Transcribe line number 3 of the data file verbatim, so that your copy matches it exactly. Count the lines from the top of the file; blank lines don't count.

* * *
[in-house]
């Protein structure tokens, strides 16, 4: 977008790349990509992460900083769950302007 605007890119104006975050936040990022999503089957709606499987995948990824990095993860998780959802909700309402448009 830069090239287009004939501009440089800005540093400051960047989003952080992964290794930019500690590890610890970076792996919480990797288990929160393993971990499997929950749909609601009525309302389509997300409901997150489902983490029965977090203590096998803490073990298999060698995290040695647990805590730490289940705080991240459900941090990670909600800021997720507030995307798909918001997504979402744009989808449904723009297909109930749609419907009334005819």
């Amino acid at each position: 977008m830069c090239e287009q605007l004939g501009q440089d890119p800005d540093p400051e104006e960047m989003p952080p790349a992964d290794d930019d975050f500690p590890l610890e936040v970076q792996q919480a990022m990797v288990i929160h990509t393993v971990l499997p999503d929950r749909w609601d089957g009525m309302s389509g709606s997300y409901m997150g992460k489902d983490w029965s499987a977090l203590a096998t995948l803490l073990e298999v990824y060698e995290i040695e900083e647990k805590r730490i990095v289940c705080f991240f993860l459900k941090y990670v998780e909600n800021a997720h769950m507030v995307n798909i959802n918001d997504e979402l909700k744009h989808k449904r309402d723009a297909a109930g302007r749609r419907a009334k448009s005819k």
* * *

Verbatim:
């Amino acid at each position: 977008m830069c090239e287009q605007l004939g501009q440089d890119p800005d540093p400051e104006e960047m989003p952080p790349a992964d290794d930019d975050f500690p590890l610890e936040v970076q792996q919480a990022m990797v288990i929160h990509t393993v971990l499997p999503d929950r749909w609601d089957g009525m309302s389509g709606s997300y409901m997150g992460k489902d983490w029965s499987a977090l203590a096998t995948l803490l073990e298999v990824y060698e995290i040695e900083e647990k805590r730490i990095v289940c705080f991240f993860l459900k941090y990670v998780e909600n800021a997720h769950m507030v995307n798909i959802n918001d997504e979402l909700k744009h989808k449904r309402d723009a297909a109930g302007r749609r419907a009334k448009s005819k």